By some estimates, we spend a third of our lives at work.
Let that sink in: A third.
No wonder it’s so important to at least try to love what we do. And no wonder so many of us switch gears along the way.
Like it or not, our jobs help to shape who we are.
So it is for fictional people too.
In some novels, a character’s job is a footnote, a distraction from the real plot—which is happening at home, or off on some holiday, vacation, or adventure. In others, the job is central: Think medical dramas, police procedurals, legal thrillers, workplace romances.
In both cases, we can enrich our stories by giving extra thought to what our characters do all day. Consider:
- What is your character naturally good at?
- What has she worked really hard to get good at?
- What is she comfortable doing at work?
- What makes him feel capable, in charge, empowered?
- What makes her feel insecure, uncertain, unprepared?
- How does the workday carry over at home?
- What is he uncomfortable doing, but must do anyway?
- What is she still learning?
- Why does he do this job? What sort of person might be drawn to this work?
- What does she find herself thinking about at the end of a workday—not the minutia, but the bigger picture?
- Who is her favorite coworker, and what kind of boundaries does she have (or not have) between work and her personal life?
- Who is his mentor?
When Your Character’s Job Is the Premise
My new novel, The Next Thing You Know (coming March 22!), centers on an end-of-life doula who finds herself at the center of scrutiny after the suspicious death of a high-profile client, a cult favorite musician who’d disappeared from the public eye.
If you’re thinking, an-end-of-who what-a? I’m sure you’re not alone—so my early chapters had a big job to do. We don’t meet our doula waking up or out on the town. We meet her in action. We see for ourselves how and why terminally ill clients hire her to help them make peace. And we know, right away, that the client in question wasn’t just a paycheck to Nova. She loved him. And in her own way, she loves them all.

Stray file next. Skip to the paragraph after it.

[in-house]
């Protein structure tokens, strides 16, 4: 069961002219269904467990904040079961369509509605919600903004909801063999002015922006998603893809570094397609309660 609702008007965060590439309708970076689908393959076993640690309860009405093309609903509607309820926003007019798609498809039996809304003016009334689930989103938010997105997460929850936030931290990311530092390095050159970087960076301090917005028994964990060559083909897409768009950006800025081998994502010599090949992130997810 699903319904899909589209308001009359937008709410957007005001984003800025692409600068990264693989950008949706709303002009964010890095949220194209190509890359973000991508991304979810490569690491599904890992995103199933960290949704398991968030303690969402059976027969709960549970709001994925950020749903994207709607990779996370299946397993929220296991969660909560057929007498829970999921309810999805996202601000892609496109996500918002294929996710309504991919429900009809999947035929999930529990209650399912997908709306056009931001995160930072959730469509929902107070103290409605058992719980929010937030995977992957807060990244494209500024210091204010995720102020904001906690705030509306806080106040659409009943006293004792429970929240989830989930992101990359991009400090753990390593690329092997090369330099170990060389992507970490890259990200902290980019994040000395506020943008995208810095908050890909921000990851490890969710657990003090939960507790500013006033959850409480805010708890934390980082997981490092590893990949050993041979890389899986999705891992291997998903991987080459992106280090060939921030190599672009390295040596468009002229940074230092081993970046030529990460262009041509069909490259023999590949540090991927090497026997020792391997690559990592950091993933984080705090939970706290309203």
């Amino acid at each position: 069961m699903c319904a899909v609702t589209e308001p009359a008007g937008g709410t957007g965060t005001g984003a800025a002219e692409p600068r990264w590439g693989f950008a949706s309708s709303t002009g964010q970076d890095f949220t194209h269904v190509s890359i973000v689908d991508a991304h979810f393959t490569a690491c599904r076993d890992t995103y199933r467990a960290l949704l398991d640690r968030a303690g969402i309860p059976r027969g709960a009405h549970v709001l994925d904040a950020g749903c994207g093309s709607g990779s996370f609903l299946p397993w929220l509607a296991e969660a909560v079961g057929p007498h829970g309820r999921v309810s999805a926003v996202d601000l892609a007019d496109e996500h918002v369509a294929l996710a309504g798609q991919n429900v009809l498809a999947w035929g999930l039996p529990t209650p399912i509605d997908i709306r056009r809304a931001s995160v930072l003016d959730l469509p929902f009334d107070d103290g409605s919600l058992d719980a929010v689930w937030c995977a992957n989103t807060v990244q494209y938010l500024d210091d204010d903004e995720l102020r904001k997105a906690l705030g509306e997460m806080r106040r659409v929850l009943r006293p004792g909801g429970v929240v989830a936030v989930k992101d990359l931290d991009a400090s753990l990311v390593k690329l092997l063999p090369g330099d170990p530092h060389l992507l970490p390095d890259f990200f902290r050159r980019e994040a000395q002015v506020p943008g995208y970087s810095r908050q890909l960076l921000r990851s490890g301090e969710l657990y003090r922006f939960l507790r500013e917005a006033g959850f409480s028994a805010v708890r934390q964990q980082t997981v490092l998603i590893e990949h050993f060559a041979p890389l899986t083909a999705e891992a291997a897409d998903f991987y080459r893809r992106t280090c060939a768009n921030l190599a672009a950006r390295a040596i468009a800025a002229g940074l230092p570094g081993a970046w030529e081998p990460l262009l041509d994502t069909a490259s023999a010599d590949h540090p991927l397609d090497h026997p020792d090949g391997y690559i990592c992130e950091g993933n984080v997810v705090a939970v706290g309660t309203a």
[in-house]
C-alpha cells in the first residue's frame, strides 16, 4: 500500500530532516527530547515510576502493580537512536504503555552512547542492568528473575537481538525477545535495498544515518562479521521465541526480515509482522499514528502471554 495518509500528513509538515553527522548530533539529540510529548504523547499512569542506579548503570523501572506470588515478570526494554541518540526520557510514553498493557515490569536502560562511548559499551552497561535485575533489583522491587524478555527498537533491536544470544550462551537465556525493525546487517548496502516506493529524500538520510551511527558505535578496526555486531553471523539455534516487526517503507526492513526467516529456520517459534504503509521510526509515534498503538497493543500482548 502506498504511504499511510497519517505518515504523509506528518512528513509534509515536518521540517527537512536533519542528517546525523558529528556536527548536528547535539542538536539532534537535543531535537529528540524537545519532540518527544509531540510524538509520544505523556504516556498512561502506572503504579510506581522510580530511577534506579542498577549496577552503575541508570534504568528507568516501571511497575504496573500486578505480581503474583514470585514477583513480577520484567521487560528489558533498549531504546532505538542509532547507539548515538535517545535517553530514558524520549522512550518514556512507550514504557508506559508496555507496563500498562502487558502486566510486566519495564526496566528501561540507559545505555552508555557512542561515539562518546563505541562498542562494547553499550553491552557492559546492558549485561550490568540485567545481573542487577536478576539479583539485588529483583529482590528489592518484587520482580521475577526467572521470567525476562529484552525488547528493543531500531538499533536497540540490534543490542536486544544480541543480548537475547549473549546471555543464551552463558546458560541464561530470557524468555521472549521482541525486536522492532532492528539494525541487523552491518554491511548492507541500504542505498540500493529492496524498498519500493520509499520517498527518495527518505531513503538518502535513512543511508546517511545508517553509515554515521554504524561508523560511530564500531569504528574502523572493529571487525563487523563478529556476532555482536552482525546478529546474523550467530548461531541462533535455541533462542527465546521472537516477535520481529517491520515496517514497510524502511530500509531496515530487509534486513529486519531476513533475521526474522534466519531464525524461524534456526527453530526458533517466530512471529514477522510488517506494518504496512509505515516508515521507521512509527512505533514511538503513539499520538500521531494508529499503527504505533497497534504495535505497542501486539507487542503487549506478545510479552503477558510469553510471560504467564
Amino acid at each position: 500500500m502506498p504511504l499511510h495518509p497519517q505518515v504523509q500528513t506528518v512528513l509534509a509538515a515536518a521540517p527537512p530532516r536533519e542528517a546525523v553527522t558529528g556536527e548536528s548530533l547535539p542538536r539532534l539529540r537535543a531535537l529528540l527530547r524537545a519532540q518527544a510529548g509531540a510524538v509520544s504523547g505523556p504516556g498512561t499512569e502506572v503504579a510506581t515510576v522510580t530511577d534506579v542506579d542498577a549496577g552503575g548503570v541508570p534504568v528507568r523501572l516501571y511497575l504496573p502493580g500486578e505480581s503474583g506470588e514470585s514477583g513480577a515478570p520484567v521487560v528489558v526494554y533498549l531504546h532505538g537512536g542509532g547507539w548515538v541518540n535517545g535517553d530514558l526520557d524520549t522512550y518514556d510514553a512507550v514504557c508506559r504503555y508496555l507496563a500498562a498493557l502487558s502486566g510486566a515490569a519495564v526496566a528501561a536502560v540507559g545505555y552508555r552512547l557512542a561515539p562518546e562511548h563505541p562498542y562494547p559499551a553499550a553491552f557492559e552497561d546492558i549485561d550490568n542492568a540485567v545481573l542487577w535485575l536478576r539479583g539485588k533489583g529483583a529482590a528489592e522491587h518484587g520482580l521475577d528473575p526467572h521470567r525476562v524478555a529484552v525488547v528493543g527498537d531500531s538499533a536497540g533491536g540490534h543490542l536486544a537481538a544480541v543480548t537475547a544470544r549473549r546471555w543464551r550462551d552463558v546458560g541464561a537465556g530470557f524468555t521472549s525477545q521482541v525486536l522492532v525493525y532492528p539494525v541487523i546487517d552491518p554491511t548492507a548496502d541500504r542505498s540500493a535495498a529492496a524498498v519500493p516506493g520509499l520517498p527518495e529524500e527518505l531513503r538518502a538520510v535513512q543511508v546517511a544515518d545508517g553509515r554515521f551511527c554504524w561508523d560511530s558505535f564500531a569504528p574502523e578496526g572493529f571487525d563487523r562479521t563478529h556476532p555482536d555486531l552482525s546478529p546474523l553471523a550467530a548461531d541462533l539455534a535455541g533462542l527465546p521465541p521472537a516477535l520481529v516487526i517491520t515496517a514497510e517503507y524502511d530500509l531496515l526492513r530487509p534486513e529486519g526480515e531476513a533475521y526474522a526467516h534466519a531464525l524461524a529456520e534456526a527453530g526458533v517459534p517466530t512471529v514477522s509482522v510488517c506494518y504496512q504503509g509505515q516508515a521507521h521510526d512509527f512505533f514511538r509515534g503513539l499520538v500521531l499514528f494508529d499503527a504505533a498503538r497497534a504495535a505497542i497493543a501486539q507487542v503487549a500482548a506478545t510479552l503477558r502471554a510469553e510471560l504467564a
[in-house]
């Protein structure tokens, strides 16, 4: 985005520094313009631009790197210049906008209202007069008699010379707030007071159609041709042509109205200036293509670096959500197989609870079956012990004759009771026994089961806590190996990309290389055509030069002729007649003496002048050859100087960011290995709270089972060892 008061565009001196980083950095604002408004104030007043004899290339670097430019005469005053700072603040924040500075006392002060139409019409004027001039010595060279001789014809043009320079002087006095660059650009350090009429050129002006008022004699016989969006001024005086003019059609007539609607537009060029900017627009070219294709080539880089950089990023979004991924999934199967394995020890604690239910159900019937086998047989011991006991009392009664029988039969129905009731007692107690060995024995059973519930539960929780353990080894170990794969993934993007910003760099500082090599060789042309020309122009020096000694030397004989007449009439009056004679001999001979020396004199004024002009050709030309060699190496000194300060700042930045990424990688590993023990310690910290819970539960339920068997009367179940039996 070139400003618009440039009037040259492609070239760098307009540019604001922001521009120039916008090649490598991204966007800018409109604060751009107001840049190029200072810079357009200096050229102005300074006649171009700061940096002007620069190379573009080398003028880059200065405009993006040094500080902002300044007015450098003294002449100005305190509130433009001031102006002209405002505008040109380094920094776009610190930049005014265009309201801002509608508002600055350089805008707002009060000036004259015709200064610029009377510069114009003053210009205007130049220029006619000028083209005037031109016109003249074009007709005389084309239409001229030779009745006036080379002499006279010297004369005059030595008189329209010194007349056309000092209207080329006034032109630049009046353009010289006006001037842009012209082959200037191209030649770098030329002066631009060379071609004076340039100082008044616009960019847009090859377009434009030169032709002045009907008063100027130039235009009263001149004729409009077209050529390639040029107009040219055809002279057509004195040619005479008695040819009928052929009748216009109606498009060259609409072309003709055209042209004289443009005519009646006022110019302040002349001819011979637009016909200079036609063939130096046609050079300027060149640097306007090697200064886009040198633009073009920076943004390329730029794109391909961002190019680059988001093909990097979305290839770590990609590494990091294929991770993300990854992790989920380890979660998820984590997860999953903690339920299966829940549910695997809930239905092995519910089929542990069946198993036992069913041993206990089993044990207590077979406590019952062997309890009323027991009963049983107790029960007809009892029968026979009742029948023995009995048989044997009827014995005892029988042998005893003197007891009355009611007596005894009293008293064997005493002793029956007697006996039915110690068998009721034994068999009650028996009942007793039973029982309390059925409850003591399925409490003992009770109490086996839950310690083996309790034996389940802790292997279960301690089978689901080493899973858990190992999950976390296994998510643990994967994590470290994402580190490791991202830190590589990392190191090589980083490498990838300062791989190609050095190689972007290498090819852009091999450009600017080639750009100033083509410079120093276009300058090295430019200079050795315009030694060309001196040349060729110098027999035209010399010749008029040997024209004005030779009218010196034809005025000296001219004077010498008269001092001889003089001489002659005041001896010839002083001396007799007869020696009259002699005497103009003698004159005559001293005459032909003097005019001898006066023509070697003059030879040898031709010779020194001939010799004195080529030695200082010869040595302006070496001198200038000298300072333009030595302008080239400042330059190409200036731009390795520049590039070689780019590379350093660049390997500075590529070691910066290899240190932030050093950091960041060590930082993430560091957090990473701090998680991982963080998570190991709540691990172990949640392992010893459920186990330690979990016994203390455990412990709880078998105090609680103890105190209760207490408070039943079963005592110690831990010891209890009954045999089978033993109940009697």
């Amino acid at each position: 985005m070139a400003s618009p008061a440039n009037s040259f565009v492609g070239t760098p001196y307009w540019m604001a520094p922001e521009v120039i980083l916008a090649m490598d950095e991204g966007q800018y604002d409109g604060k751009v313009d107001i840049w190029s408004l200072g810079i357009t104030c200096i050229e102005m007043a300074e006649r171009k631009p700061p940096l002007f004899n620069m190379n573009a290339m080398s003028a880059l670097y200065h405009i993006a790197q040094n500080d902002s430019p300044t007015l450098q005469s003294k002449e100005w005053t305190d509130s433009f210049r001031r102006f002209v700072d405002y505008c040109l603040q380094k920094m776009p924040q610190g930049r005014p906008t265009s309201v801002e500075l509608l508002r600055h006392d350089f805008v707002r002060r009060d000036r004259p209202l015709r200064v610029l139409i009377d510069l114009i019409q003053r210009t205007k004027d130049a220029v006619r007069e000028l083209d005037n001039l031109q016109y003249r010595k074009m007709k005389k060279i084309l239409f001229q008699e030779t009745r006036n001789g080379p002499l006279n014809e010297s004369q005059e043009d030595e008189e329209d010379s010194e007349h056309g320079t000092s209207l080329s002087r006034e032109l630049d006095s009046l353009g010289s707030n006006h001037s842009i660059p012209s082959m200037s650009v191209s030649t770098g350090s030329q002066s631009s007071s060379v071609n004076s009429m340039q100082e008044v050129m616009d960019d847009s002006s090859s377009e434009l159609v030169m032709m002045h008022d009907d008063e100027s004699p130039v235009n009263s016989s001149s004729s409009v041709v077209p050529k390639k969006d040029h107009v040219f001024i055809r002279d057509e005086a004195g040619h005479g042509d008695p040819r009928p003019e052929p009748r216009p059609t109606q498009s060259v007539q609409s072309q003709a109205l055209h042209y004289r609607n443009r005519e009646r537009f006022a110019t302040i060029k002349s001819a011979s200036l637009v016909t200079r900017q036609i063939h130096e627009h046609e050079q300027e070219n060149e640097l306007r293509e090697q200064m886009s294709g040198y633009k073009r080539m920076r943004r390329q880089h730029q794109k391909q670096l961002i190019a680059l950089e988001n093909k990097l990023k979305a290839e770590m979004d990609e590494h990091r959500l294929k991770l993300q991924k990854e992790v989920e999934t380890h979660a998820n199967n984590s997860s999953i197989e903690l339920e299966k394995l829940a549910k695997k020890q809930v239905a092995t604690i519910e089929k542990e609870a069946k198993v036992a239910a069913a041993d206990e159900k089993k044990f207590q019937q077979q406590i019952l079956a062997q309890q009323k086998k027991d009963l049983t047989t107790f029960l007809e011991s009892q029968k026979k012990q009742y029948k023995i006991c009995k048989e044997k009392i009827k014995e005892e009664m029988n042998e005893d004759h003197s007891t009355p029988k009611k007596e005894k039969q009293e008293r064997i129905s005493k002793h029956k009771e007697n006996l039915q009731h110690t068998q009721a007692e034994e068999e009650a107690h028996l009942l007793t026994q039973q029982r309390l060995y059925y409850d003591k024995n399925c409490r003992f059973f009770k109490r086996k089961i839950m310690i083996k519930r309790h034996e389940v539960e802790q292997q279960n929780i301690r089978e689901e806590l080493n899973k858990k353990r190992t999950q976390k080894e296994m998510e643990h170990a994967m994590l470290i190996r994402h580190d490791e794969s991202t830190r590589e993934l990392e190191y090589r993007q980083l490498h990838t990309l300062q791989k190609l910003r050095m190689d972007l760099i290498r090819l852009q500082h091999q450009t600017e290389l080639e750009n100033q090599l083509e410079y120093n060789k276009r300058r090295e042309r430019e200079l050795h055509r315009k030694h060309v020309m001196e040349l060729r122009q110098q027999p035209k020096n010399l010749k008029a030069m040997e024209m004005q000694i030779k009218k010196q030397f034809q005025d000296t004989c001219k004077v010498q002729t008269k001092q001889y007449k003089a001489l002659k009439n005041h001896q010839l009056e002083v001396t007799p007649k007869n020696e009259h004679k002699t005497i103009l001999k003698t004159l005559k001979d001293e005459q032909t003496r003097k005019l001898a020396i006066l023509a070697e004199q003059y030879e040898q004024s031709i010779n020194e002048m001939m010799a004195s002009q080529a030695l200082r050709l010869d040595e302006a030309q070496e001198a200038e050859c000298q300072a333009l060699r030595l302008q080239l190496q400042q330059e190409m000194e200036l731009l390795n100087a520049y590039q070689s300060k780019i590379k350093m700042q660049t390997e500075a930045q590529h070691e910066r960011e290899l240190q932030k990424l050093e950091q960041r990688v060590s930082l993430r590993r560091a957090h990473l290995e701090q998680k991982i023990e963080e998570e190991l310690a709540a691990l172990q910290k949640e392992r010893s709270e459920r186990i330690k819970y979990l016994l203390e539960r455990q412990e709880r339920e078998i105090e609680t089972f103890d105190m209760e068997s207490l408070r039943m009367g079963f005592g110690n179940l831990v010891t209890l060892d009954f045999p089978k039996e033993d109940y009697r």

If your character, like mine, has a profession that people are less familiar with, you’ll need to do your research—and blend it into the story as naturally as you can, immersing them in that world without hitting them over the head with the details.
When I was looking for examples of how other novelists do this well, I found many at the other end of life: Midwives by Chris Bohjalian, The Midwife’s Confession by Diane Chamberlain, The Secrets of Midwives by Sally Hepworth.
Find your own comp titles, and when all else fails, be creative.
When Your Character Is One of Many
We’ve all raced through mysteries filled with detectives, lawyers, and doctors. We’ve all gotten lost in romcoms about preschool teachers and bookstore clerks. But your character is more than an archetype—right? So even if your reader is coming to your story with a good frame of reference, that doesn’t let you off the hook.
Ask yourself: What about your character’s approach to their job sets them apart?
In The Golden Couple, the new thriller out this March from Greer Hendricks and Sarah Pekkanen, we meet a therapist who has lost her license—but interestingly, that’s fine with her, and her clients in couple’s counseling too. She prefers to be freed up to use unconventional methods. She makes a lot of big promises… as she does to the golden couple in the title. But what happens if she can’t deliver?
In Katherine Center’s Things You Save in a Fire, we meet one of the only female firefighters in a profession dominated by men. If you’ve never thought about the challenges that would present—logistically, socially, romantically—Center makes sure that from the very first page, you will now.
Are you fleshing out a character with an interesting job? One you’ve done yourself, perhaps, or always wanted to do? Join our discussion on Facebook.